Intel (NASDAQ: INTC) stock price has been in a tough spot in the past few months as the company faces numerous challenges in its business. The shares have lost more than half of their value and are trading at $26. It has been one of the worst-performing semiconductor stocks in the industry.
How Intel lost its shine
Intel, which was the biggest semiconductor company in the world, has moved from one crisis to another. Bad judgment made the company miss the rebound of the smartphone industry, which is now dominated by Qualcomm.
At the same time, the company’s internal processes have not helped it as it has been passed by smaller companies like AMD in the 7nm space. This happened even as Intel’s research and development costs continued rising. Since 2013, the company has spent more than $147 billion in R&D costs. In contrast, AMD has spent less than $20 billion in R&D and achieved significant successes.
Intel has continued losing its market share across all segments, including PCs and data centers. As a result, with the company’s free cash flow (FCF) has continued dwindling even as the total addressable market has grown.
Intel’s levered free cash flow came in at over $7 billion in 2013 and $4.26 billion in 2022. This trend could continue as the company continues boosting its spending. For example, it is one of the semiconductor companies building plants in the United States. As a result, there are real chances that Intel will cut its dividend soon after having growth for 8 straight years.
Cheap for a reason
Everybody agrees that Intel is one of the cheapest semiconductor stocks in the industry. The firm has a price-to-earnings ratio of 14.23 and a forward multiple of 10. This is significantly lower than the broad S&P multiples of about 20. Also, chip stocks like AMD and Taiwan Semiconductor have a higher PE multiple.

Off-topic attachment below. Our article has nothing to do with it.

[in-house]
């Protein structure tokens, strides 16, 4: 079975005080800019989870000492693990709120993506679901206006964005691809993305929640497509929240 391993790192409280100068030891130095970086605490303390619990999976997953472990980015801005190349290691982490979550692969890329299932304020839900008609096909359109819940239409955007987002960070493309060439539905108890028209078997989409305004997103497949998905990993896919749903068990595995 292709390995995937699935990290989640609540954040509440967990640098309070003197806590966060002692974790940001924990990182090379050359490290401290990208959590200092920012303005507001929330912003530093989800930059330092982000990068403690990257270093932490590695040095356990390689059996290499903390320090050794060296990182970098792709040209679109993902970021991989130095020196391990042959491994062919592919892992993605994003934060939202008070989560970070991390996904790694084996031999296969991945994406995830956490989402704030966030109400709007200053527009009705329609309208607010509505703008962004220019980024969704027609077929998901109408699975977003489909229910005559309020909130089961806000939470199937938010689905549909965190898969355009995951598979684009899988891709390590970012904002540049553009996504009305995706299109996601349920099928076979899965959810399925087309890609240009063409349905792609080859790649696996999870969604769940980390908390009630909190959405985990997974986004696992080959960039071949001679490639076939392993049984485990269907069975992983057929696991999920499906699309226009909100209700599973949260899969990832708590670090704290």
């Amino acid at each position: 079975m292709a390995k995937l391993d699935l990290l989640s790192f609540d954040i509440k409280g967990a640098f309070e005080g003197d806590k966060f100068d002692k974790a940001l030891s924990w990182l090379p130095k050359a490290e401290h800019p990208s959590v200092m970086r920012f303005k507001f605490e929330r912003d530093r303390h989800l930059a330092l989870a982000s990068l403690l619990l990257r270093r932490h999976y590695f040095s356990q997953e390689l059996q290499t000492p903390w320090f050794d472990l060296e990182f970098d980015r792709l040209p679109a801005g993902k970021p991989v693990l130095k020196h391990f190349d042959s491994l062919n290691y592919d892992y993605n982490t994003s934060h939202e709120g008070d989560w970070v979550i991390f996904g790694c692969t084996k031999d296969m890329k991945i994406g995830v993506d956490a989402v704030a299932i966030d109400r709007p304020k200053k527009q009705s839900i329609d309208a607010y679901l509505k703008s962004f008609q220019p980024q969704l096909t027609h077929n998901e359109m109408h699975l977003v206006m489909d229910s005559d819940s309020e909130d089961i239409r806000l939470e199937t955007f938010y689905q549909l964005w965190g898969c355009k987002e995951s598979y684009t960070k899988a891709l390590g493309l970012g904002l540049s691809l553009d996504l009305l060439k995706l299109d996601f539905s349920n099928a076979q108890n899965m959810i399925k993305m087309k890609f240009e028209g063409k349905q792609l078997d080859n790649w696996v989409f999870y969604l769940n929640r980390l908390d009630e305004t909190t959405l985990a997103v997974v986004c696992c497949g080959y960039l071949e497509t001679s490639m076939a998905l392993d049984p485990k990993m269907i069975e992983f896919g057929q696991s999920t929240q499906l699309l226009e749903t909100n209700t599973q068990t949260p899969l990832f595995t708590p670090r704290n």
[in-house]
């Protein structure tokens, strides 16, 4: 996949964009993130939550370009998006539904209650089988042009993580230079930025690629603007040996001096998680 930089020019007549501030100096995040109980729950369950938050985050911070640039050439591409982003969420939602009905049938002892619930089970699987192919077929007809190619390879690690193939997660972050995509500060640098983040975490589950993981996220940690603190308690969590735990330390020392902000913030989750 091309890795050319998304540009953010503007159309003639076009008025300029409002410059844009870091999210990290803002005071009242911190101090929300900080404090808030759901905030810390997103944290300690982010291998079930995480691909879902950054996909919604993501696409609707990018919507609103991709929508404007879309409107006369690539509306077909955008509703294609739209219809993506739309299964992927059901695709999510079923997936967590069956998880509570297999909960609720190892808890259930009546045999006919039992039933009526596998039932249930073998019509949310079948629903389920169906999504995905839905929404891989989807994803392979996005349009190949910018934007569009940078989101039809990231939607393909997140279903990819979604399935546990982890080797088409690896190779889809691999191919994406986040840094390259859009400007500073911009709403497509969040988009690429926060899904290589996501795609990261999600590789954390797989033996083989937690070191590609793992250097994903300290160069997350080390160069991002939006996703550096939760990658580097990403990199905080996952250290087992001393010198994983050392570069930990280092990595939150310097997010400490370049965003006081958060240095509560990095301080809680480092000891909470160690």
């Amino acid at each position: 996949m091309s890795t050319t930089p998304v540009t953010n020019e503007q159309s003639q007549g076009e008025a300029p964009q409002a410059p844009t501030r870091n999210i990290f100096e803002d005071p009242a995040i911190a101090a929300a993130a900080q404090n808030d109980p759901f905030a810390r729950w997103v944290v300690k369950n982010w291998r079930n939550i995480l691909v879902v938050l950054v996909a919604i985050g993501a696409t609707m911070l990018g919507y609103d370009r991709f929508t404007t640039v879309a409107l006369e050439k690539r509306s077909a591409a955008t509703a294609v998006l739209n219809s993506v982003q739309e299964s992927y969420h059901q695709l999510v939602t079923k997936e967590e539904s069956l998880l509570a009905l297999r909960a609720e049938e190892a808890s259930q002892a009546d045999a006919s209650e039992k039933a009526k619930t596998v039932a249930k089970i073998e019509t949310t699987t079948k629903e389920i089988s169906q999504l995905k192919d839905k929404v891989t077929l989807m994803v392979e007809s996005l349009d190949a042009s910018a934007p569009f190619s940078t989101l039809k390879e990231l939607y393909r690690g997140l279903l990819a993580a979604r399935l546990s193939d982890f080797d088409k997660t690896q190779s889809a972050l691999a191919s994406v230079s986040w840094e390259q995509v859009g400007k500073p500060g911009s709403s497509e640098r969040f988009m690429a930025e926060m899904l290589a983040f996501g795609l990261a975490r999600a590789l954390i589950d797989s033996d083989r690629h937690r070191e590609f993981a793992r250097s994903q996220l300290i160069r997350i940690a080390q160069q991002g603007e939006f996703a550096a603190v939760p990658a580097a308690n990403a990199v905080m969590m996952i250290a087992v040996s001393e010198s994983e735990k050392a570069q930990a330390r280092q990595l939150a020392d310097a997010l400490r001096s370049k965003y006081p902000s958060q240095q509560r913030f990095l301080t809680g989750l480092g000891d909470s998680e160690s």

For a company like Intel, I believe that the price-to-free cash flow is a better multiple to look. It has a trailing P/FCF multiple of 7, meaning that investors don’t see any growth in the coming months.
Intel is cheap for a reason. For one, as I noted above, the company is at risk of disappointing investors with a dividend cut. Its earnings guidance remains deeply in the red while competition remains strong. And PC sales are taking longer than expected to recover.
Intel stock price technical analysis
Technical analysis is the best way to identify the key points to watch in a stock. On the weekly chart, we see that the shares moved below the neckline of the double-top pattern a few months ago. This move signaled that bears were in control.
Now, the stock has formed a bearish pennant pattern that is shown in black. In most cases, this pattern is usually a bearish sign. Therefore, there is a real possibility that the stock will crash below the support at $20 soon. $20 is an important level since it was the lowest swing in August 2015. It is about 21% below the current level. The price is also in line with what I warned a few months ago in this report.
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